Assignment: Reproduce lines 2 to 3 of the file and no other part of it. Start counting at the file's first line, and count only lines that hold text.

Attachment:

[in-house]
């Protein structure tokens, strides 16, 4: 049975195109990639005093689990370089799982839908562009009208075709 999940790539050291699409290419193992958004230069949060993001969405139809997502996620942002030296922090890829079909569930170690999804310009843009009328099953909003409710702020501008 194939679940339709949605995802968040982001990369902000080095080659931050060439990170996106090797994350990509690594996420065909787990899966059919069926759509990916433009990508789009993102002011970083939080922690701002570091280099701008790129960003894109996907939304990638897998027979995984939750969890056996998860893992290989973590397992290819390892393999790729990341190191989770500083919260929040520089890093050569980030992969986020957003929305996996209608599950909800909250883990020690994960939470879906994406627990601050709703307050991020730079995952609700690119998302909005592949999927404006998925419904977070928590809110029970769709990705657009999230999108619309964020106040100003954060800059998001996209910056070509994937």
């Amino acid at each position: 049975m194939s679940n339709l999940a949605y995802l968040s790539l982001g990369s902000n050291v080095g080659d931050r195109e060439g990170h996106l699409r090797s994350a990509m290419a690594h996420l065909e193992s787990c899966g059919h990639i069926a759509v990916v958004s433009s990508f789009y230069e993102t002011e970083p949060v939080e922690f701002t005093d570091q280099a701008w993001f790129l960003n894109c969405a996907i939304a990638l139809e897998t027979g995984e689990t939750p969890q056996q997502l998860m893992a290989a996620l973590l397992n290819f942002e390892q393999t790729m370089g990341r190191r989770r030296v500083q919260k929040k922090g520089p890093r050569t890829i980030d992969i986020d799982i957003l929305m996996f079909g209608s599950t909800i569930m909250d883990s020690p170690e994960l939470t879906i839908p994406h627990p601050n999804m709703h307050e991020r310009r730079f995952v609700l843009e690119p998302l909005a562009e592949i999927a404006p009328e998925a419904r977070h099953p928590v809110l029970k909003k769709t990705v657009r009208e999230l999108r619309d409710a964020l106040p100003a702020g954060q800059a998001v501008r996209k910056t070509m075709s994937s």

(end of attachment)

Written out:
């Protein structure tokens, strides 16, 4: 049975195109990639005093689990370089799982839908562009009208075709 999940790539050291699409290419193992958004230069949060993001969405139809997502996620942002030296922090890829079909569930170690999804310009843009009328099953909003409710702020501008 194939679940339709949605995802968040982001990369902000080095080659931050060439990170996106090797994350990509690594996420065909787990899966059919069926759509990916433009990508789009993102002011970083939080922690701002570091280099701008790129960003894109996907939304990638897998027979995984939750969890056996998860893992290989973590397992290819390892393999790729990341190191989770500083919260929040520089890093050569980030992969986020957003929305996996209608599950909800909250883990020690994960939470879906994406627990601050709703307050991020730079995952609700690119998302909005592949999927404006998925419904977070928590809110029970769709990705657009999230999108619309964020106040100003954060800059998001996209910056070509994937």
């Amino acid at each position: 049975m194939s679940n339709l999940a949605y995802l968040s790539l982001g990369s902000n050291v080095g080659d931050r195109e060439g990170h996106l699409r090797s994350a990509m290419a690594h996420l065909e193992s787990c899966g059919h990639i069926a759509v990916v958004s433009s990508f789009y230069e993102t002011e970083p949060v939080e922690f701002t005093d570091q280099a701008w993001f790129l960003n894109c969405a996907i939304a990638l139809e897998t027979g995984e689990t939750p969890q056996q997502l998860m893992a290989a996620l973590l397992n290819f942002e390892q393999t790729m370089g990341r190191r989770r030296v500083q919260k929040k922090g520089p890093r050569t890829i980030d992969i986020d799982i957003l929305m996996f079909g209608s599950t909800i569930m909250d883990s020690p170690e994960l939470t879906i839908p994406h627990p601050n999804m709703h307050e991020r310009r730079f995952v609700l843009e690119p998302l909005a562009e592949i999927a404006p009328e998925a419904r977070h099953p928590v809110l029970k909003k769709t990705v657009r009208e999230l999108r619309d409710a964020l106040p100003a702020g954060q800059a998001v501008r996209k910056t070509m075709s994937s």